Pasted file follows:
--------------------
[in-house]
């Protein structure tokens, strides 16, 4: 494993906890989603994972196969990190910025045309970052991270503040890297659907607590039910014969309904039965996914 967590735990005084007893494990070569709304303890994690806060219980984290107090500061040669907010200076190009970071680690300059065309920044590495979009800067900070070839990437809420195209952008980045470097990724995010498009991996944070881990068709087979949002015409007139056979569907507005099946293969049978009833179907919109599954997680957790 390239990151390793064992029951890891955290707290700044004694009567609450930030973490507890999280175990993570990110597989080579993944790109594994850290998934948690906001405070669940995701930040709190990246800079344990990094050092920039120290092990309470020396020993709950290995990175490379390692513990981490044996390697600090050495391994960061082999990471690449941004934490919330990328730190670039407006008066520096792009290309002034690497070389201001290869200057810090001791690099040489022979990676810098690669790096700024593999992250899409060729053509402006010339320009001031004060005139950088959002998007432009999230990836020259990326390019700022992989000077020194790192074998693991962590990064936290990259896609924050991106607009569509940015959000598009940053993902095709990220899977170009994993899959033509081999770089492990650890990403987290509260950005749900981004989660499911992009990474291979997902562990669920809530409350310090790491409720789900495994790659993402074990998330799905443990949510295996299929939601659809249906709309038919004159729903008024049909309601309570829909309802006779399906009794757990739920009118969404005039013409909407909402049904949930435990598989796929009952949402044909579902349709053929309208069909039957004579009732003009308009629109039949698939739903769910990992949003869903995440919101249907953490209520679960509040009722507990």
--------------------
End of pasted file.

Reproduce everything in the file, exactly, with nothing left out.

[in-house]
């Protein structure tokens, strides 16, 4: 494993906890989603994972196969990190910025045309970052991270503040890297659907607590039910014969309904039965996914 967590735990005084007893494990070569709304303890994690806060219980984290107090500061040669907010200076190009970071680690300059065309920044590495979009800067900070070839990437809420195209952008980045470097990724995010498009991996944070881990068709087979949002015409007139056979569907507005099946293969049978009833179907919109599954997680957790 390239990151390793064992029951890891955290707290700044004694009567609450930030973490507890999280175990993570990110597989080579993944790109594994850290998934948690906001405070669940995701930040709190990246800079344990990094050092920039120290092990309470020396020993709950290995990175490379390692513990981490044996390697600090050495391994960061082999990471690449941004934490919330990328730190670039407006008066520096792009290309002034690497070389201001290869200057810090001791690099040489022979990676810098690669790096700024593999992250899409060729053509402006010339320009001031004060005139950088959002998007432009999230990836020259990326390019700022992989000077020194790192074998693991962590990064936290990259896609924050991106607009569509940015959000598009940053993902095709990220899977170009994993899959033509081999770089492990650890990403987290509260950005749900981004989660499911992009990474291979997902562990669920809530409350310090790491409720789900495994790659993402074990998330799905443990949510295996299929939601659809249906709309038919004159729903008024049909309601309570829909309802006779399906009794757990739920009118969404005039013409909407909402049904949930435990598989796929009952949402044909579902349709053929309208069909039957004579009732003009308009629109039949698939739903769910990992949003869903995440919101249907953490209520679960509040009722507990």